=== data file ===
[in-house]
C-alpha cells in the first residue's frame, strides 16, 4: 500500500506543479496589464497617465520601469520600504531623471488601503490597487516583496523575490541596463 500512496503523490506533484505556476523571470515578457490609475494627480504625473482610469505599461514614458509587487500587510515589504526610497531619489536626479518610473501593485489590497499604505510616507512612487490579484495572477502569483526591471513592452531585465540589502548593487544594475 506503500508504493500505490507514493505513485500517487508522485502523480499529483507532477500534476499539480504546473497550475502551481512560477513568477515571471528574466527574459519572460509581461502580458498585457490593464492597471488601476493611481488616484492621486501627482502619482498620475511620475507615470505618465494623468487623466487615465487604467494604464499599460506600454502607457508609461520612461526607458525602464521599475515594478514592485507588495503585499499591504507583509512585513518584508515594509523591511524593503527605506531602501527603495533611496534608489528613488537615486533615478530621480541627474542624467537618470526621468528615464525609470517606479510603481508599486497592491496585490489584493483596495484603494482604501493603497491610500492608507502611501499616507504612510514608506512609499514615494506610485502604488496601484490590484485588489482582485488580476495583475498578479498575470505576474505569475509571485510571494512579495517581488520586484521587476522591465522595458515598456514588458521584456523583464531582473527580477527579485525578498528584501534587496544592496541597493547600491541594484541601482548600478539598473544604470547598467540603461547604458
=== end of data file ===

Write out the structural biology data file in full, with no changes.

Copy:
[in-house]
C-alpha cells in the first residue's frame, strides 16, 4: 500500500506543479496589464497617465520601469520600504531623471488601503490597487516583496523575490541596463 500512496503523490506533484505556476523571470515578457490609475494627480504625473482610469505599461514614458509587487500587510515589504526610497531619489536626479518610473501593485489590497499604505510616507512612487490579484495572477502569483526591471513592452531585465540589502548593487544594475 506503500508504493500505490507514493505513485500517487508522485502523480499529483507532477500534476499539480504546473497550475502551481512560477513568477515571471528574466527574459519572460509581461502580458498585457490593464492597471488601476493611481488616484492621486501627482502619482498620475511620475507615470505618465494623468487623466487615465487604467494604464499599460506600454502607457508609461520612461526607458525602464521599475515594478514592485507588495503585499499591504507583509512585513518584508515594509523591511524593503527605506531602501527603495533611496534608489528613488537615486533615478530621480541627474542624467537618470526621468528615464525609470517606479510603481508599486497592491496585490489584493483596495484603494482604501493603497491610500492608507502611501499616507504612510514608506512609499514615494506610485502604488496601484490590484485588489482582485488580476495583475498578479498575470505576474505569475509571485510571494512579495517581488520586484521587476522591465522595458515598456514588458521584456523583464531582473527580477527579485525578498528584501534587496544592496541597493547600491541594484541601482548600478539598473544604470547598467540603461547604458